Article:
Without warning, I find that I am sixty. Oh, there were reminders, but I find they were totally inadequate to prepare me for the reality. For me, sixty represents the cut-off point between middle-age and old-age.
It's true that I don't feel any different; indeed, when colleagues retiring from government service at the mandatory retirement age of 60 would say to me: "Yar, buddhay ho gai!", I would respond: "You may be old; I certainly am not."
I always believed in the old cliche of 'you are as young as you feel', but now am suddenly confronted with the reality of time passing me by. Earlier, a sixtieth birthday, like death, was something that happened to other people, not to you. But like a mugger in the night, my sixtieth year has sneaked up on me, stealthily and mercilessly.
Inevitably, I have been reflecting on what I have learned and what I have unlearned these last 40-odd years since I became an adult. Out of these four decades, the last three have been spent, among other things, on commenting on politics.
And what a complete waste of time it has been. While my columns in this and other publications have given me an outlet for my anger at the dishonesty and inefficiency around me, they have not even made a dent in the system. In fact, things have got steadily worse. I have little doubt my writing has done me far more good than it has anybody else.
But the passage of time has mellowed me: my sense of indignation has been gradually replaced by a tired cynicism. I now have few hopes, and expect people in power to behave badly. And they don't let me down. But I have learned to be tolerant of differences of all kinds: cultures, colour, creed. And I no longer set myself up in judgment over others.
At one time, my writing was marked (and looking back, marred) by an immature reliance on strong adjectives to underline my rage. Before his death, my father, an erudite scholar with a phenomenal store of knowledge and wisdom, would gently chide me and suggest that I could make the same points without getting emotional. I put this advice down to his age, but now feel he was right.
I used to fight with editors for typos and editorial changes in my pieces, imagining some conspiracy to gag me. Now, I take all the in-house censorship in my stride, recalling the sage counsel my old friend and guru, I.H. Burney, the crusading editor of the weekly Outlook, gave me years ago. "Remember", he said. "Everything we write in dailies and weeklies is used to wrap betel-leaves the next day."
But I am glad of my interest in writing as it has given me a focus. Too many ex-colleagues in government service find the transition to retired life very difficult to make.
I have been to several retirement parties which seemed like funerals. I have been fortunate in having developed the inner resources to read, think and write wherever I am.
Another thing I have learned is that kindness to others, specially to strangers, costs nothing and is occasionally repaid in unexpected ways. Too often, we are impatient and hasty in the way we deal with others, particularly those less fortunate than we are.
We are reluctant to say 'please' and 'thank you' to servants or underlings at work, as though we were being asked to hand over large sums to them. We are similarly loath to praise, but we are quick to condemn.
What has been more difficult is to learn the value of plain, unvarnished speech. In the subcontinent, we tend to circumlocution, and never say 'no', even when we want to.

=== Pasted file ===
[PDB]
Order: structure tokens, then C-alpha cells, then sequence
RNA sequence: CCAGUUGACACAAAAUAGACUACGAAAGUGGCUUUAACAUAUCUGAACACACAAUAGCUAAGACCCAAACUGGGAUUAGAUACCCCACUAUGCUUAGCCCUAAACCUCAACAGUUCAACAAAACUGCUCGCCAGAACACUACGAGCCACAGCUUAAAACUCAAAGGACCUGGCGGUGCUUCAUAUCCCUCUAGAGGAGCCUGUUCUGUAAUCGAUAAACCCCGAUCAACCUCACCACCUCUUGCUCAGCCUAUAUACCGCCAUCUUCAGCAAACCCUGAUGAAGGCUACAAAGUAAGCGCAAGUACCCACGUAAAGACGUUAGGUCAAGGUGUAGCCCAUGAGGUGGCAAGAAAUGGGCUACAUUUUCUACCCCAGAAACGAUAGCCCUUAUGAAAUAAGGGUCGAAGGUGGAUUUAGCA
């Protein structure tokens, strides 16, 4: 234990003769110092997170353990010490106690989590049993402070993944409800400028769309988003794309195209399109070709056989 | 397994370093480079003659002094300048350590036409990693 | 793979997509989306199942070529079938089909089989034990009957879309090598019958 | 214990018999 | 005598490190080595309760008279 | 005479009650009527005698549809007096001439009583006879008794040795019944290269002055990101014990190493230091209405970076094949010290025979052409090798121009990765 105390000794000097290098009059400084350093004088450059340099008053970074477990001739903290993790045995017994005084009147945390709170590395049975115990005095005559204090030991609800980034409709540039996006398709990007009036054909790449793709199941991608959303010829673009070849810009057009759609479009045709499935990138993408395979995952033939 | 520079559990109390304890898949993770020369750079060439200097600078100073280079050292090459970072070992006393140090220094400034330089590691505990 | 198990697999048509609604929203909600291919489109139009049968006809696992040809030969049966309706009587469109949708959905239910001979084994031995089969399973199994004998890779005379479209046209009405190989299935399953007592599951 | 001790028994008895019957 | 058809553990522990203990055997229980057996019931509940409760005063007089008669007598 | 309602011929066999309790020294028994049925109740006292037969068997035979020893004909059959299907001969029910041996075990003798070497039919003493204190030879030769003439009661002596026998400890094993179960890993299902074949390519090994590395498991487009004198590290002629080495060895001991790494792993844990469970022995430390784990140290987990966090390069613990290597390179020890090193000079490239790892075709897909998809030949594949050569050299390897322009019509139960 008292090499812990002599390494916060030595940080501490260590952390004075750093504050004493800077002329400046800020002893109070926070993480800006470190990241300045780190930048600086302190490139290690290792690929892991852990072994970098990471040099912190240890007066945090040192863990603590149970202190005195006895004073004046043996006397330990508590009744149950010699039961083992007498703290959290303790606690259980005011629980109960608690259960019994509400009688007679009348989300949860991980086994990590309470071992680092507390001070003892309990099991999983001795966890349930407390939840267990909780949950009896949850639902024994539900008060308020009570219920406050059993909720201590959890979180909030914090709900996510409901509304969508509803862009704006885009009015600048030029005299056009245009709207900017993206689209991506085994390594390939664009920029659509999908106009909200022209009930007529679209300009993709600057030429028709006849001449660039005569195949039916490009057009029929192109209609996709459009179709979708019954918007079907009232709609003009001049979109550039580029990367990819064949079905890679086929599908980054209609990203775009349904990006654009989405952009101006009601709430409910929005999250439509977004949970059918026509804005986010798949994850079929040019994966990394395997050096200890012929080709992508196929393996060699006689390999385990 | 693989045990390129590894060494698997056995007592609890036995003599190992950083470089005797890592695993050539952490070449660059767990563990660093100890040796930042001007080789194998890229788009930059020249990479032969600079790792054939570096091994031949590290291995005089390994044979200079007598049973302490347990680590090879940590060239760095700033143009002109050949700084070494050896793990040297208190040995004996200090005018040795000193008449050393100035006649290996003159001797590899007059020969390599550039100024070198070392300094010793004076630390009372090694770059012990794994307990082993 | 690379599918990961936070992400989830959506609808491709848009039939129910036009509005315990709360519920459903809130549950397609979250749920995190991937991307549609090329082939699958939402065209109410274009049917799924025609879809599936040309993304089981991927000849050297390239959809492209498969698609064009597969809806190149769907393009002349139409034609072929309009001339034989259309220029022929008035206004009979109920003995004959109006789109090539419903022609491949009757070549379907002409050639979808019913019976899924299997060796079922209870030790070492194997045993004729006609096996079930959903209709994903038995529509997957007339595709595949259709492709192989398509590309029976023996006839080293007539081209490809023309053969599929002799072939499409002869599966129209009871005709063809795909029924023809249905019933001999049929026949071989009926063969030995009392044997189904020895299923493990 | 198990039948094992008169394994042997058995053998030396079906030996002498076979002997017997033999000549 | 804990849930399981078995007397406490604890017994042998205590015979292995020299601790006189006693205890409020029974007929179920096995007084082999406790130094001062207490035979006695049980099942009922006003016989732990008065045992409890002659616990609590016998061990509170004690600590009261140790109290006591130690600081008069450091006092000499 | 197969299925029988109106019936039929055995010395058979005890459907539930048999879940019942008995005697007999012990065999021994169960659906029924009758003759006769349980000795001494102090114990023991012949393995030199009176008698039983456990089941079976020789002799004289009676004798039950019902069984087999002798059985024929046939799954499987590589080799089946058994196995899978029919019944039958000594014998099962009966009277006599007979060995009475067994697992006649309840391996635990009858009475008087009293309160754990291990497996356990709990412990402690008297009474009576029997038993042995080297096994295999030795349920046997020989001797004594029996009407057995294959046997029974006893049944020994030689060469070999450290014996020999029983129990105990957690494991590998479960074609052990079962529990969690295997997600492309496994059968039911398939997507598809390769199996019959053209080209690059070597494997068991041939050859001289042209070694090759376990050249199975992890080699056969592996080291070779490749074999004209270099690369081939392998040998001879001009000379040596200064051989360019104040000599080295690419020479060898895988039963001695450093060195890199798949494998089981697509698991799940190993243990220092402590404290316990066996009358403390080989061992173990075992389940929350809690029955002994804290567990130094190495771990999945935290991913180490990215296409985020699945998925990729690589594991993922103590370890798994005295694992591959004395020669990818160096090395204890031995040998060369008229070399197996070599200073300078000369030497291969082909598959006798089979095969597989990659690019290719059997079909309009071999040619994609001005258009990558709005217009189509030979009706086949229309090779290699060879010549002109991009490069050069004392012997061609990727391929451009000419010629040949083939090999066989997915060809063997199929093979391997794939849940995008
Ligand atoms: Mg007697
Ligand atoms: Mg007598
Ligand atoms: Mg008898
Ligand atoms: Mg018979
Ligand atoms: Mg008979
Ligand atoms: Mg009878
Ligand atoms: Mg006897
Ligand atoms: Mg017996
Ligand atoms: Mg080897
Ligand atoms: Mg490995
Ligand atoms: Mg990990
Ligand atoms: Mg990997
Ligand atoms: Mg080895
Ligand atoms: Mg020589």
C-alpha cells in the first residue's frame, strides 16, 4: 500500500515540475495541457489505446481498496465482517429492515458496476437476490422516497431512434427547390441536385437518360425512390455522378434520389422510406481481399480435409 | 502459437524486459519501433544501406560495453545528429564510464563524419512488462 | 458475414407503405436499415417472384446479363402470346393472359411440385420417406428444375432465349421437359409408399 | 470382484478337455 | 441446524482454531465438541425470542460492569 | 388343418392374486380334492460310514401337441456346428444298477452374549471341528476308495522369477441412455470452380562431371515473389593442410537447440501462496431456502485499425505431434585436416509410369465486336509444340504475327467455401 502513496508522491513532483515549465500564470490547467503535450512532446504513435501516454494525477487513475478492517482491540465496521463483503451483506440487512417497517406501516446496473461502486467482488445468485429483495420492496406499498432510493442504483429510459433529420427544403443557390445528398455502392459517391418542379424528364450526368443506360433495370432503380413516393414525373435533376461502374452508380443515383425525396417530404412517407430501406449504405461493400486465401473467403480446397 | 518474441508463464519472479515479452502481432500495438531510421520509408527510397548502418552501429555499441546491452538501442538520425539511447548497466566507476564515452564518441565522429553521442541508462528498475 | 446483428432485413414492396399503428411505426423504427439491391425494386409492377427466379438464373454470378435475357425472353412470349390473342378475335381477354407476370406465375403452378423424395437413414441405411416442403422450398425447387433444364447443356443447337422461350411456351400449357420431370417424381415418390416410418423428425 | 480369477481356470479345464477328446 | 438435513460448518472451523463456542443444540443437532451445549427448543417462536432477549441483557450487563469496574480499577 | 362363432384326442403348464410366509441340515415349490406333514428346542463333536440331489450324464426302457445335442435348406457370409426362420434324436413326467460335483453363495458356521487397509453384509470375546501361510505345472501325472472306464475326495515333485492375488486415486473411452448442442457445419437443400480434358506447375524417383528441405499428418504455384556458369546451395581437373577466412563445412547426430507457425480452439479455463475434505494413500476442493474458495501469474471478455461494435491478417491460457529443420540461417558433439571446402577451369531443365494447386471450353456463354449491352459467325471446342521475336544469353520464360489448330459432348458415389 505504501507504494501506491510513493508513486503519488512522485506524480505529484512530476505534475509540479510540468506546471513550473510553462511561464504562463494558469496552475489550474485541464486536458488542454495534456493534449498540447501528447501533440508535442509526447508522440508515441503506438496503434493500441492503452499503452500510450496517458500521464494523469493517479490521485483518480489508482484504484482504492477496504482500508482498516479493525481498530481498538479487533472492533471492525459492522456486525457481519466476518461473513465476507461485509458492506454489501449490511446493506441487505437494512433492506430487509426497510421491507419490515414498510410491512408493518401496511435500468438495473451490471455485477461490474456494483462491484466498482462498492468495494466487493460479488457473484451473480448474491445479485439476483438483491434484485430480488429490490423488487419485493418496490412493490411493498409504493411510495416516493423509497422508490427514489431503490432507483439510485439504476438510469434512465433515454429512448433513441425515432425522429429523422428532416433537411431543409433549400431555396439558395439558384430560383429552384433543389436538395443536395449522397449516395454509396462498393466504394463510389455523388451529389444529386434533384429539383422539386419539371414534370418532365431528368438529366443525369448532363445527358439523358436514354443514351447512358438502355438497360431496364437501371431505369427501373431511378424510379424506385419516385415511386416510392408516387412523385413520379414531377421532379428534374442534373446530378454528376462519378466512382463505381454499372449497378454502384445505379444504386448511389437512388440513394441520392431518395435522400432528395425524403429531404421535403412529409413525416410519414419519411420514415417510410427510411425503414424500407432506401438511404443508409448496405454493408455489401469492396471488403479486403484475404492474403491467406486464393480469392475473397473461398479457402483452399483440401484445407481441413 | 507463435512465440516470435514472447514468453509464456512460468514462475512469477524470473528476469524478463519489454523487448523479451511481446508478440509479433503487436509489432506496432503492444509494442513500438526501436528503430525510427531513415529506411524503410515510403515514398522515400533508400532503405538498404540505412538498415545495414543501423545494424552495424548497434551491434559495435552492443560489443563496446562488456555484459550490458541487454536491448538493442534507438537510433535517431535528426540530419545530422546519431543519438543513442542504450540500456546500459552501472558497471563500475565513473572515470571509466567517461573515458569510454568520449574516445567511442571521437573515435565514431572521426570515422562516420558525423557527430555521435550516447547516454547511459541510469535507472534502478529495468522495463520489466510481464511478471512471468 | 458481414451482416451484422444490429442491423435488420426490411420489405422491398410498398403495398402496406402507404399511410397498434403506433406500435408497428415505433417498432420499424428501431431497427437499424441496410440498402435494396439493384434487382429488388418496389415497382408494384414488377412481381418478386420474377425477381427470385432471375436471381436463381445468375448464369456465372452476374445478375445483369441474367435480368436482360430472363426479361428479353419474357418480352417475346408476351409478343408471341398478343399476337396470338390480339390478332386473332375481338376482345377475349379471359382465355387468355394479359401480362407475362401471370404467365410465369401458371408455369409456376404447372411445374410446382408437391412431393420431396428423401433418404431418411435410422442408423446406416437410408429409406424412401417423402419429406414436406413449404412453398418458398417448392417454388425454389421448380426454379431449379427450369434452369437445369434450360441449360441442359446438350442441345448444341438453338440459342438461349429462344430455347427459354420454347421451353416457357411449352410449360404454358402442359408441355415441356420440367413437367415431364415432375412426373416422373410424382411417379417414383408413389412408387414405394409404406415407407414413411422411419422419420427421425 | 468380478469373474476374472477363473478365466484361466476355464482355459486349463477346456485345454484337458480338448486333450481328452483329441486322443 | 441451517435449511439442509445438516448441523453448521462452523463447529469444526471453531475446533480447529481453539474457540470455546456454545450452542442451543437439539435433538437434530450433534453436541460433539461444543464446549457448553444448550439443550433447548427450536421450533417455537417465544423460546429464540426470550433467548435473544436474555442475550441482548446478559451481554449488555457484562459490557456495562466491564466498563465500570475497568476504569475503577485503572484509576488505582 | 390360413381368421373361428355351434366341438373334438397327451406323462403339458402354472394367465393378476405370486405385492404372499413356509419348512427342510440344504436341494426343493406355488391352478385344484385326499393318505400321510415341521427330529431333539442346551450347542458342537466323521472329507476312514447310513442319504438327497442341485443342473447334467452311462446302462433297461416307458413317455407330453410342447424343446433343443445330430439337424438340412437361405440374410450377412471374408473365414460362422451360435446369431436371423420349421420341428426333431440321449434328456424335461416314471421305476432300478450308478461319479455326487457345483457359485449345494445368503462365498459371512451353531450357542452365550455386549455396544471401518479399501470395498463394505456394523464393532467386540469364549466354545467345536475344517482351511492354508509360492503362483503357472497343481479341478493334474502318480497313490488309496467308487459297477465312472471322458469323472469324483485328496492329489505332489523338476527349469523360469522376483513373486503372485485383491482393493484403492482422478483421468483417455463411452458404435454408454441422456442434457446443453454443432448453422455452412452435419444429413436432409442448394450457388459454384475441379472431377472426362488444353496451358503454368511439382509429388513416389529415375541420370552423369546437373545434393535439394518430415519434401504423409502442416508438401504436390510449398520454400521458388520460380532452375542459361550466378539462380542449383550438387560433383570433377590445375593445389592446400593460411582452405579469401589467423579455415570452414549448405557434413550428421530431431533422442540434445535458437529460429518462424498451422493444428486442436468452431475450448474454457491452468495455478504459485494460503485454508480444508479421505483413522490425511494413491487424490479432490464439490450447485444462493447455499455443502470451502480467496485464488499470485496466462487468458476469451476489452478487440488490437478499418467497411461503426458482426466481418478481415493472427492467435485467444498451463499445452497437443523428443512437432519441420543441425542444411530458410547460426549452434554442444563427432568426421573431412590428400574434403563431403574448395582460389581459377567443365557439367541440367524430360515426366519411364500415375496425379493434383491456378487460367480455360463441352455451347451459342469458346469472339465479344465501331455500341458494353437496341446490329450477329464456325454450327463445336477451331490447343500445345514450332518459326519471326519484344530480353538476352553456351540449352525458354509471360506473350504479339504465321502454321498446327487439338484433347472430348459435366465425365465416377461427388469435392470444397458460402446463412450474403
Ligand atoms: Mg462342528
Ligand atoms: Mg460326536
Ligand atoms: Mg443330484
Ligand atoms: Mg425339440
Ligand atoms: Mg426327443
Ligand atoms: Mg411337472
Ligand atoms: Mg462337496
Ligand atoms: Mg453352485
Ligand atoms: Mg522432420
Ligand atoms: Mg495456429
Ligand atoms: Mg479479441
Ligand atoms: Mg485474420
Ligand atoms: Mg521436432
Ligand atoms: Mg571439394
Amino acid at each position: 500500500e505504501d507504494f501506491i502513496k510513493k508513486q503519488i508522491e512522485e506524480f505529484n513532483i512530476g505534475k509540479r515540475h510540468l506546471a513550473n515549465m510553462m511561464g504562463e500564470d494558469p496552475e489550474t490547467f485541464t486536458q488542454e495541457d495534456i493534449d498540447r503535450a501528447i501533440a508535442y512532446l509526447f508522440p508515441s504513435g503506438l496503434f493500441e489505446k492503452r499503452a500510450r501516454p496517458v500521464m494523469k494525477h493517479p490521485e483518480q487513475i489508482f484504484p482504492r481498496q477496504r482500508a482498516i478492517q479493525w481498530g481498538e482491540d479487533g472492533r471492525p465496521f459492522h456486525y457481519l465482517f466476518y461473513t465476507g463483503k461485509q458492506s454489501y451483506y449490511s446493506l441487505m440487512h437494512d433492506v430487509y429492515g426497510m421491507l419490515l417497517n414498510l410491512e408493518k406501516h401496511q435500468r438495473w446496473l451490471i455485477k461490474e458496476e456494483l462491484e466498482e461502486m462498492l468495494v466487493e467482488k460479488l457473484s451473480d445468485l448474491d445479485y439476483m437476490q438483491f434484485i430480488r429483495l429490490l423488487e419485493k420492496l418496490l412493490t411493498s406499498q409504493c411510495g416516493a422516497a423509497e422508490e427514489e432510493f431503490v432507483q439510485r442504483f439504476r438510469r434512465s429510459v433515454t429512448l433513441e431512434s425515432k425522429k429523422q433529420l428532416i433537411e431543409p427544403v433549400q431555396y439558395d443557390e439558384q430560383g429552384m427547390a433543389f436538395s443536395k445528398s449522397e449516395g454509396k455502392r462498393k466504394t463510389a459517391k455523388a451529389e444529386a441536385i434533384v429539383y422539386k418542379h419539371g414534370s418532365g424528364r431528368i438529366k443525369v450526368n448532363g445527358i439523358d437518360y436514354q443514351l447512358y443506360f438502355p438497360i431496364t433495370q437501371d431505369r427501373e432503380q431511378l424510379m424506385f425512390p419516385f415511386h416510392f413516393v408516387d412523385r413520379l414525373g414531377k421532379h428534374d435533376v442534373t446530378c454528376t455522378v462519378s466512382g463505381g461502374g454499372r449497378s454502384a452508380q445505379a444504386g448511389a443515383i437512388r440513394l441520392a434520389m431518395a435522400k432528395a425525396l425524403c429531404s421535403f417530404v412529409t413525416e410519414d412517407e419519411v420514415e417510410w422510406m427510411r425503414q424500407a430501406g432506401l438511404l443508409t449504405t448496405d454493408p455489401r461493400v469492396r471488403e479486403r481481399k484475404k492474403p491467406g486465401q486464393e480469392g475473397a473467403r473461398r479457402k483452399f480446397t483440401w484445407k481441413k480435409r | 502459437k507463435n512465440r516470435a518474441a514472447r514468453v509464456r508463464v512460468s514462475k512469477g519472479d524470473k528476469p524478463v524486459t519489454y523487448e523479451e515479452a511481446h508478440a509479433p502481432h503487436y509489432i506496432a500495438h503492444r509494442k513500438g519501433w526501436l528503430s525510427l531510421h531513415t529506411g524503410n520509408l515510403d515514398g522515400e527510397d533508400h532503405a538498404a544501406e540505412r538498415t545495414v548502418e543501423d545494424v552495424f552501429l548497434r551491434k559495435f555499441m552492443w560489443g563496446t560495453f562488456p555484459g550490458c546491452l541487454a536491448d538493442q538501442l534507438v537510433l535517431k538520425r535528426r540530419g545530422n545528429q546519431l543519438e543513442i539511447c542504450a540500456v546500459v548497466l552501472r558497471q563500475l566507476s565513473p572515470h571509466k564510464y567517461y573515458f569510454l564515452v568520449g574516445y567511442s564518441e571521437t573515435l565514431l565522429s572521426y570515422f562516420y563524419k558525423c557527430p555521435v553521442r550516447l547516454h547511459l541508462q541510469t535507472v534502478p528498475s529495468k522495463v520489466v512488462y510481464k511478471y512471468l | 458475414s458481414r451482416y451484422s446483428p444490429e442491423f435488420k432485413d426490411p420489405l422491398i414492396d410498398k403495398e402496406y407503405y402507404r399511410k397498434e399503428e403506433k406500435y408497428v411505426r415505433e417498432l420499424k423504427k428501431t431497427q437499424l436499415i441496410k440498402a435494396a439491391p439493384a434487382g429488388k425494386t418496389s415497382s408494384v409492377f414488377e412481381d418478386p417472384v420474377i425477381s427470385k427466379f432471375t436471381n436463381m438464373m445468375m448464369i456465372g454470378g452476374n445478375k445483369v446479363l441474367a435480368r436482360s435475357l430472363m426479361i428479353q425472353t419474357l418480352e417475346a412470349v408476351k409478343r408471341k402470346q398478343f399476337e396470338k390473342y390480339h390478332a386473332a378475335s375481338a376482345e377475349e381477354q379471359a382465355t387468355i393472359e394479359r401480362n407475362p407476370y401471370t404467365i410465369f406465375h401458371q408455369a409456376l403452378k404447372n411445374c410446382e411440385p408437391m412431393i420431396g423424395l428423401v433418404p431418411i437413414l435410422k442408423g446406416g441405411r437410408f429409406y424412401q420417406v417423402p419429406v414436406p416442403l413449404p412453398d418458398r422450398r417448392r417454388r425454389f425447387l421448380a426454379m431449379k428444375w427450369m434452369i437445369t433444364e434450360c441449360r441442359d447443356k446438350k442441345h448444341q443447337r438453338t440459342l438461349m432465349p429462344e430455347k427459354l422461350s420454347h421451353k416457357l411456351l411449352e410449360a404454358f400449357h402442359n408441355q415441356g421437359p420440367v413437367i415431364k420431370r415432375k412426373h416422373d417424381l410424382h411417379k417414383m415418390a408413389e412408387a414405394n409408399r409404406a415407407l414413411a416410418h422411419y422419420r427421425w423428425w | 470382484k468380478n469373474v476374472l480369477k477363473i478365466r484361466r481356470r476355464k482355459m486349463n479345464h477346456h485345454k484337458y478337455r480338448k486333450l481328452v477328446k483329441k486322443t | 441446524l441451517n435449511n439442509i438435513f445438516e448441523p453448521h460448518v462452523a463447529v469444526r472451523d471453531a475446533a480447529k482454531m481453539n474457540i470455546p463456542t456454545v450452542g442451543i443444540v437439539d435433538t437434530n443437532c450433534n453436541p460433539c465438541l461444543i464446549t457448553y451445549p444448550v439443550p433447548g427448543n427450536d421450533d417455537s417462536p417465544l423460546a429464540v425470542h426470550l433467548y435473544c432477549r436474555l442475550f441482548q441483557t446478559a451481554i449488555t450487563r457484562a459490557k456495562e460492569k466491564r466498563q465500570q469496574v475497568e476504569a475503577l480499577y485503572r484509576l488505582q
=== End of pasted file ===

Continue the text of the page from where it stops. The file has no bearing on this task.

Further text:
The result is that we make promises we never intend to keep, and relationships are built on the shifting sands of hyperbole and white lies. When we can't deliver, as we always knew we wouldn't be able to, we make up excuses. This tendency to shy away from the truth in order to avoid giving offence makes honest and open communication impossible.
Watching people behave badly over money has been a revolting experience. In my thirty years in government service, I have watched colleagues squabble over plots of land in official housing societies.
They have routinely misstated the number of plots they already had so they could grab more. When I took early retirement, I was stupid enough not to have a single plot, and no doubt many colleagues considered me a fool. But I have no real regrets.
As my father used to say: "Paisa hat ka mail hai; ata hai or jata hai." ("Money is like dirt on the hands; it comes and goes."). And so it has been with me. Good friends, a loving and supportive family and good memories are far more valuable than large bank accounts. And on all three counts, I have been blessed.
When I left the government to accept a private-sector job, I received a salary several times my old take-home pay. When I told my old friend Farid Khan that I did not know how to spend so much money, he laughed and said: "Don't worry, you'll find a way." And I did. And enjoyed every minute of it.
Recently, I watched a re-run of that wonderful Robin Williams film "Dead Poets' Society", and a line stayed in my mind: "Suck the marrow out of life." The concept of squeezing all that is important out of life and discarding the rubbish is one I have lived by without realizing it.
My belief in a literal afterlife has been somewhat tenuous at best, so I believe in living life to the hilt in the here and now. I feel that as long as I deliberately do not harm others, I should explore life as fully as possible while I am fit enough to enjoy it.
But on my sixtieth birthday, I am haunted as never before by the thought that I have not achieved what I might have done. Too often, I have dilly dallied instead of pressing on.
I am conscious of having wasted time, because I thought there was an endless supply of this precious commodity. Now, the years I can expect to live productively can be counted on the fingers of both hands.
Another line in the "Dead Poets' Society" was the Latin exhortation 'Carpe Diem!': 'Seize the day!' From now on, this will be my motto.